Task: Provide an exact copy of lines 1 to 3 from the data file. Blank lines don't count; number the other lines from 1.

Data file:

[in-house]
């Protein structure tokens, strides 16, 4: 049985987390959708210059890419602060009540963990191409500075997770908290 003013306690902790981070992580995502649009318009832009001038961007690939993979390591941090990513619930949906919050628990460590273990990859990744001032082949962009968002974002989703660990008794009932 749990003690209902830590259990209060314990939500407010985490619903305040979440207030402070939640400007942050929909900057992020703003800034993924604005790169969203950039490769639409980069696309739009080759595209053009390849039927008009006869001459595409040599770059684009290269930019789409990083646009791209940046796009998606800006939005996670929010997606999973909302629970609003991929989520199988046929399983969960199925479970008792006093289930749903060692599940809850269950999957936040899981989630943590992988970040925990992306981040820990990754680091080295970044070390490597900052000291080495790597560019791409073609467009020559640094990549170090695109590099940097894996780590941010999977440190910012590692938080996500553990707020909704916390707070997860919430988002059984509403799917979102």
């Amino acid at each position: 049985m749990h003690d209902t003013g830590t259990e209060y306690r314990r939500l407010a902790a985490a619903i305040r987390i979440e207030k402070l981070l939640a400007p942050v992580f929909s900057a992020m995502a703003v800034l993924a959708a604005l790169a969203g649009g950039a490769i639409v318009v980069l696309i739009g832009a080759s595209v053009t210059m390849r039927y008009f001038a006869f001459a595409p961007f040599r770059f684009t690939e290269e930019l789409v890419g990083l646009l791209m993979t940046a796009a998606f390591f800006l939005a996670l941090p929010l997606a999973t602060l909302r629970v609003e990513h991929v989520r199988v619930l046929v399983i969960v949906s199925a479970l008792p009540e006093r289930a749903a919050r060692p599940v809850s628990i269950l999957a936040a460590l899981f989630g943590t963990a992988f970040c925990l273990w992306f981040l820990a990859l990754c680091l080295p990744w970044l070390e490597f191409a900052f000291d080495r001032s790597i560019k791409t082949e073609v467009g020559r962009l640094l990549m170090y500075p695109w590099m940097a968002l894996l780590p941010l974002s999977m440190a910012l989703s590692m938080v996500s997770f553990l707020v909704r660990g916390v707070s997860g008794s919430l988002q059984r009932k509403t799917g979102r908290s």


[in-house]
């Protein structure tokens, strides 16, 4: 049985987390959708210059890419602060009540963990191409500075997770908290 003013306690902790981070992580995502649009318009832009001038961007690939993979390591941090990513619930949906919050628990460590273990990859990744001032082949962009968002974002989703660990008794009932 749990003690209902830590259990209060314990939500407010985490619903305040979440207030402070939640400007942050929909900057992020703003800034993924604005790169969203950039490769639409980069696309739009080759595209053009390849039927008009006869001459595409040599770059684009290269930019789409990083646009791209940046796009998606800006939005996670929010997606999973909302629970609003991929989520199988046929399983969960199925479970008792006093289930749903060692599940809850269950999957936040899981989630943590992988970040925990992306981040820990990754680091080295970044070390490597900052000291080495790597560019791409073609467009020559640094990549170090695109590099940097894996780590941010999977440190910012590692938080996500553990707020909704916390707070997860919430988002059984509403799917979102």
């Amino acid at each position: 049985m749990h003690d209902t003013g830590t259990e209060y306690r314990r939500l407010a902790a985490a619903i305040r987390i979440e207030k402070l981070l939640a400007p942050v992580f929909s900057a992020m995502a703003v800034l993924a959708a604005l790169a969203g649009g950039a490769i639409v318009v980069l696309i739009g832009a080759s595209v053009t210059m390849r039927y008009f001038a006869f001459a595409p961007f040599r770059f684009t690939e290269e930019l789409v890419g990083l646009l791209m993979t940046a796009a998606f390591f800006l939005a996670l941090p929010l997606a999973t602060l909302r629970v609003e990513h991929v989520r199988v619930l046929v399983i969960v949906s199925a479970l008792p009540e006093r289930a749903a919050r060692p599940v809850s628990i269950l999957a936040a460590l899981f989630g943590t963990a992988f970040c925990l273990w992306f981040l820990a990859l990754c680091l080295p990744w970044l070390e490597f191409a900052f000291d080495r001032s790597i560019k791409t082949e073609v467009g020559r962009l640094l990549m170090y500075p695109w590099m940097a968002l894996l780590p941010l974002s999977m440190a910012l989703s590692m938080v996500s997770f553990l707020v909704r660990g916390v707070s997860g008794s919430l988002q059984r009932k509403t799917g979102r908290s």